In a surface layer used for the present invention, it is necessary to contain a bulky charge transportation structure for maintaining the electrostatic characteristics and to raise a crosslinkage density for enhancing the strength. In the curing after the application of the surface layer, as very high energy is applied externally and the reaction is promoted rapidly, the curing promotes ununiformly and the dispersion of the elastic displacement ratio τe increases, whereby the effectiveness of the present invention may be failed. Therefore, it is preferable to use external thermal or light energy that can control the reaction rate dependent on the condition of heating, illuminance of light, or the quantity of a polymerization initiator.

With respect to a specific example of a method for obtaining a surface layer with an elastic displacement ratio τe of 40%, for example, when an acrylate monomer having three acryloyloxy groups and a triarylamine compound having one acryloyloxy group are used for a coating liquid for surface layer, the coating liquid is prepared by adding to the acrylate compound a 3-10% by weight of polymerization initiator per the total weight of the acrylate compound and further adding a solvent. For example, when a triarylamine-based donor as a charge transportation material and polycarbonate as a binder resin are used in a charge transportation layer as an under layer of the surface layer and the surface layer is formed by means of a spray coat method, the solvent of the coating liquid is preferably tetrahydrofuran, 2-butanone, or ethyl acetate and the quantity of the solvent is 2-8 times of the total weight of the acrylate compound.

Then, for example, the prepared coating liquid is applied, by means of a spray method, on a photoconductor obtained by stacking an underlying layer, a charge generation layer, the charge transportation layer on a support such as an aluminum cylinder, etc. in order. Subsequently, the coating liquid is dried at a comparatively low temperature for a short time (25-80° C., 1-10 minute(s)) and cured by means of UV irradiation or heating.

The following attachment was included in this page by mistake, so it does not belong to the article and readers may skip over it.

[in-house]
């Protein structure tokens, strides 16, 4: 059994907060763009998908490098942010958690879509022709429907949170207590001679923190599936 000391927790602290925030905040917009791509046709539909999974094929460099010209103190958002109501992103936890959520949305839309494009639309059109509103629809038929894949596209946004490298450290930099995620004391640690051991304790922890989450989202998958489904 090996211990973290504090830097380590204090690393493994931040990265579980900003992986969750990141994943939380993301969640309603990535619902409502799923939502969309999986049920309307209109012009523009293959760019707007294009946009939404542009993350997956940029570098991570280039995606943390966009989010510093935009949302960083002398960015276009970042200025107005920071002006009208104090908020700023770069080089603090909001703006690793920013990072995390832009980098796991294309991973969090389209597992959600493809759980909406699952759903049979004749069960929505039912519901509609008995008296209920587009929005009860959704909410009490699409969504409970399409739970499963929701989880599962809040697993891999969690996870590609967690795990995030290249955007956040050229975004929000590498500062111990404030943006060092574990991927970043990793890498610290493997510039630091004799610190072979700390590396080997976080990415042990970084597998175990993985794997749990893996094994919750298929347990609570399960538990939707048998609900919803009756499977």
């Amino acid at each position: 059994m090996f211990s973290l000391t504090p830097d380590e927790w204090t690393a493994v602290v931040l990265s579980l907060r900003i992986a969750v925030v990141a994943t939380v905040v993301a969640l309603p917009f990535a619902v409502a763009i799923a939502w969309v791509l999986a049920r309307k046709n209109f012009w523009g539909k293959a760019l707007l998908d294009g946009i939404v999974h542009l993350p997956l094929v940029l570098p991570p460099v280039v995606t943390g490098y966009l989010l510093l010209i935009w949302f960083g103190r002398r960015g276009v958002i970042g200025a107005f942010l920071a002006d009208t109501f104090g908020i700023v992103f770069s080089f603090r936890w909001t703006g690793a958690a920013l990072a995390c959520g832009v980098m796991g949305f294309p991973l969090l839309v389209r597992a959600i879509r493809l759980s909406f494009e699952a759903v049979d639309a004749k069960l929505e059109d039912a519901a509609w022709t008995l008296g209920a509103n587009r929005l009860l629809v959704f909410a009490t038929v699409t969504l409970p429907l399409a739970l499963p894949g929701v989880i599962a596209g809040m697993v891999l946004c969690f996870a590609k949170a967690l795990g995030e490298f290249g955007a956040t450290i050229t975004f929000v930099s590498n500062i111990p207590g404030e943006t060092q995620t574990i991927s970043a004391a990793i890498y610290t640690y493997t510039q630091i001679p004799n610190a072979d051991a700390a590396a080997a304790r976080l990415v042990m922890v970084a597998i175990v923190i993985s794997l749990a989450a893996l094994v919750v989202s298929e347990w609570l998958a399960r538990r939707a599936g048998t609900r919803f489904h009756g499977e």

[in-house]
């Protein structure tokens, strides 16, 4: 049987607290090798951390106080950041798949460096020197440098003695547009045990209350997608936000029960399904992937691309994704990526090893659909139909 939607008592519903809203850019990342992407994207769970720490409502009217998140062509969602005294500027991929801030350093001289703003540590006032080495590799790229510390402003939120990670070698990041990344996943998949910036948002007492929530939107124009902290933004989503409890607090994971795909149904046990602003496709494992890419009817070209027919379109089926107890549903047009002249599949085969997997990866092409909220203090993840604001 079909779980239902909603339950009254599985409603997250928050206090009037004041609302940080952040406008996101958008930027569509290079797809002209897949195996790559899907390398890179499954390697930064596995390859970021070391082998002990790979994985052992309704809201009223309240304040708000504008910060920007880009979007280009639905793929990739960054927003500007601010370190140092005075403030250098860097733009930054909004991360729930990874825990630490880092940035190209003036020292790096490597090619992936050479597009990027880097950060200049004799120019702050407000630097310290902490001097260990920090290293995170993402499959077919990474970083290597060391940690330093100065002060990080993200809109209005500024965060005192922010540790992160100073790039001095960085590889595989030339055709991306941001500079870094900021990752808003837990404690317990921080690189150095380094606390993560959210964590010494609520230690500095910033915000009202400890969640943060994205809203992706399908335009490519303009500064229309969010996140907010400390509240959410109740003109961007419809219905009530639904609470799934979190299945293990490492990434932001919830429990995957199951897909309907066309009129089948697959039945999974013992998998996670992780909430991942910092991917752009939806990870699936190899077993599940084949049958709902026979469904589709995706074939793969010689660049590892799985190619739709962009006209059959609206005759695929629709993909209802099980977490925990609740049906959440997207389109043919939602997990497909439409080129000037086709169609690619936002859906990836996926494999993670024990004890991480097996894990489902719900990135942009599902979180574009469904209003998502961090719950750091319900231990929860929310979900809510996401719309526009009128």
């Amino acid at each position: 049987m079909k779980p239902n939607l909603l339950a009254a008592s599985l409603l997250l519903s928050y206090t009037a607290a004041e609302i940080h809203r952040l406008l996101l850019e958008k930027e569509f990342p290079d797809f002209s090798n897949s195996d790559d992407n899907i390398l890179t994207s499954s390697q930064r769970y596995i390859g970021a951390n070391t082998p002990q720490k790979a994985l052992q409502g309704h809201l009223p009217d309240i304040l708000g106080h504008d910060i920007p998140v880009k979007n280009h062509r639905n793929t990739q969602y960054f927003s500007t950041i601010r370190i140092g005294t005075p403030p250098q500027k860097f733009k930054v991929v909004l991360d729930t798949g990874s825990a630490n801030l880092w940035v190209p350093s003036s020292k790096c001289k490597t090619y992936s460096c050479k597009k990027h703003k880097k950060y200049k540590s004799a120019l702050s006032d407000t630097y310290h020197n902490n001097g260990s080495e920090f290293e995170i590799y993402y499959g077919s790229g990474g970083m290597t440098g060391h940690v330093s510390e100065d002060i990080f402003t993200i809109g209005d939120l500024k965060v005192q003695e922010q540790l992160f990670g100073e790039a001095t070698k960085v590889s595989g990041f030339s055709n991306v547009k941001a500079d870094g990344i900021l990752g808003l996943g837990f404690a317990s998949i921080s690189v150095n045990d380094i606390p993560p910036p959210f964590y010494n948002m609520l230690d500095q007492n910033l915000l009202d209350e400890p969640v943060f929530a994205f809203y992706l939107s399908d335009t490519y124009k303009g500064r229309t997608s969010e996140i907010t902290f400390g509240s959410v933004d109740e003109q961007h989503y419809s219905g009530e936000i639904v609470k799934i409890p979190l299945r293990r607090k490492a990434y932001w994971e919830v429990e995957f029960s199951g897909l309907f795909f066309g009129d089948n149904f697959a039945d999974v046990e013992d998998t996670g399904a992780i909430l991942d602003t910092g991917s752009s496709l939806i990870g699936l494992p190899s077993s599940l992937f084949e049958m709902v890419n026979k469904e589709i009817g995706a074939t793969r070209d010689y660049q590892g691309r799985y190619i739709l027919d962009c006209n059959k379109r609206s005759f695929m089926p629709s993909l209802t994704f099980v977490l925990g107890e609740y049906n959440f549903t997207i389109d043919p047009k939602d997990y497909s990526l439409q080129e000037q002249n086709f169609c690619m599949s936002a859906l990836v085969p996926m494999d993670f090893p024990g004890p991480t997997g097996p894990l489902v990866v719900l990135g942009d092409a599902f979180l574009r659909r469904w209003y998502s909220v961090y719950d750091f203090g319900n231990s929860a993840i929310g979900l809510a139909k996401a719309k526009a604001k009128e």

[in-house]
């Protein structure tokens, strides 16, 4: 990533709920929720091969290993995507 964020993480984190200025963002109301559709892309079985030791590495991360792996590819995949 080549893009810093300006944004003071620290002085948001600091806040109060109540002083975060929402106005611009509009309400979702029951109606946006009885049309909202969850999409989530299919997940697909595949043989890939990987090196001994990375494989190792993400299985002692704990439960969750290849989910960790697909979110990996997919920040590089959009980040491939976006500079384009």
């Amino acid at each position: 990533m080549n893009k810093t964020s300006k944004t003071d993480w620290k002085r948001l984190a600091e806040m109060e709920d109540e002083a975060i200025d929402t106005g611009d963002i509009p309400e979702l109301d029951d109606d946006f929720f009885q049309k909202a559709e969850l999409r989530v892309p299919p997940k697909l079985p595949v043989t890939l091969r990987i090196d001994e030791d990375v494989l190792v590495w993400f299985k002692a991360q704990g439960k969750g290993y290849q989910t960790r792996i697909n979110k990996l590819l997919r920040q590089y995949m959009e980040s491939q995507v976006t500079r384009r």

In the case of the UV irradiation, a metal halide lamp, etc. is used. The illuminance is preferably equal to or greater than 50 mW/cm2 and equal to or less than 1,000 mW/cm2. For example, when the irradiation of UV light with an illuminance of 200 mW/cm2 is applied, the irradiation is carried out uniformly from multiple directions for approximately 20 seconds. Then, the drum temperature is controlled such that it does not exceed 50° C. In the case of thermosetting, the heating temperature is preferably 100-170° C. For example, when a blower-type oven is used as heating means and the heating temperature is set to 150° C., the heating time is 20 minutes-3 hours. After the end of curing, heating is performed at 100-150° C. for 10-30 minutes in order to reduce a residual solvent and a photoconductor used for the present invention is obtained.

When the surface layer is a surface portion of a charge transportation layer, as described in the aforementioned method of manufacturing a surface layer, the surface layer is formed by applying coating liquid that contains a radical-polymerizable composition for the present invention onto the under layer portion of the charge transportation layer, drying the applied coating liquid according to need, and initiating a curing reaction due to external thermal or light energy. Then, the film thickness of the surface layer is 1-20 μm, preferably 2-10 μm. If the film thickness is less than 1 μm, the durability of the surface layer is variable dependent on the ununiformity of the film thickness. On the other hand, if the film thickness is greater than 20 μm, the film thickness of the whole of charge transportation layer becomes large, whereby the diffusion of charges increases and the reproducibility of an image decreases.

(Intermediate Layer)

In a photoconductor according to the present invention, when the surface layer is a surface portion of a photoconductive layer, an intermediate layer can be provided for the purpose of suppressing the mixing of an under layer component into the surface layer or improving the adhesive property with the under layer.

The intermediate layer is generally based on a binder resin. As such binder resin, polyamide, alcohol-soluble nylon, water-soluble poly(vinyl butyral), poly(vinyl butyral), poly(vinyl alcohol), etc. can be provided. As a method for forming an intermediate layer, a commonly used coating method is employed as described above. Additionally, the thickness of the intermediate layer is appropriately 0.05-2 μm.

(Electrically Conductive Support)

As the electrically conductive support, an electrically conductive support obtained by applying to a film-shaped or cylindrical plastic or paper, an electrically conductive material with a volumetric resistivity equal to or less than 1010 Ωcm, for example, a metal such as aluminum, nickel, chromium, nichrome, copper, gold, silver, and platinum, and a metal oxide such as tin oxide and indium oxide by means of vapor-depositing or sputtering, an electrically conductive plate made of aluminum, aluminum alloy, nickel, or stainless, and an electrically conductive pipe produced by applying surface treatment such as cutting, super finishing, and polishing to an unfinished pipe obtained by extruding or drawing aluminum, aluminum alloy, nickel, or stainless can be used. Furthermore, an endless nickel belt and an endless stainless belt can be used as the electrically conductive support.